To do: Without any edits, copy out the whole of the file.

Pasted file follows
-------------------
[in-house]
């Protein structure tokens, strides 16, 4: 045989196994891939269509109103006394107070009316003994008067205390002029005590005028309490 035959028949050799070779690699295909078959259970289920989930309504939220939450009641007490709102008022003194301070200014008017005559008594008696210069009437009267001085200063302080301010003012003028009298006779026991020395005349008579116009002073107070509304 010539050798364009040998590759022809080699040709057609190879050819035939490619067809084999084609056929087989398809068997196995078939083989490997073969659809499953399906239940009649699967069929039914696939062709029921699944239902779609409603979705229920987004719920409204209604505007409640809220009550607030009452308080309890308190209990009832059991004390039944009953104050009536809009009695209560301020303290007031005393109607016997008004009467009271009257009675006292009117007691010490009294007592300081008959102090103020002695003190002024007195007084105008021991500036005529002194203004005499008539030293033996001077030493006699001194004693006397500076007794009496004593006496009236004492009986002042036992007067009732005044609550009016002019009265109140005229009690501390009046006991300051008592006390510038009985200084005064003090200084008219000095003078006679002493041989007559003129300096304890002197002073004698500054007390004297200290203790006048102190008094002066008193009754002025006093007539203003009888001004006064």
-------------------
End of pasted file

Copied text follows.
[in-house]
């Protein structure tokens, strides 16, 4: 045989196994891939269509109103006394107070009316003994008067205390002029005590005028309490 035959028949050799070779690699295909078959259970289920989930309504939220939450009641007490709102008022003194301070200014008017005559008594008696210069009437009267001085200063302080301010003012003028009298006779026991020395005349008579116009002073107070509304 010539050798364009040998590759022809080699040709057609190879050819035939490619067809084999084609056929087989398809068997196995078939083989490997073969659809499953399906239940009649699967069929039914696939062709029921699944239902779609409603979705229920987004719920409204209604505007409640809220009550607030009452308080309890308190209990009832059991004390039944009953104050009536809009009695209560301020303290007031005393109607016997008004009467009271009257009675006292009117007691010490009294007592300081008959102090103020002695003190002024007195007084105008021991500036005529002194203004005499008539030293033996001077030493006699001194004693006397500076007794009496004593006496009236004492009986002042036992007067009732005044609550009016002019009265109140005229009690501390009046006991300051008592006390510038009985200084005064003090200084008219000095003078006679002493041989007559003129300096304890002197002073004698500054007390004297200290203790006048102190008094002066008193009754002025006093007539203003009888001004006064």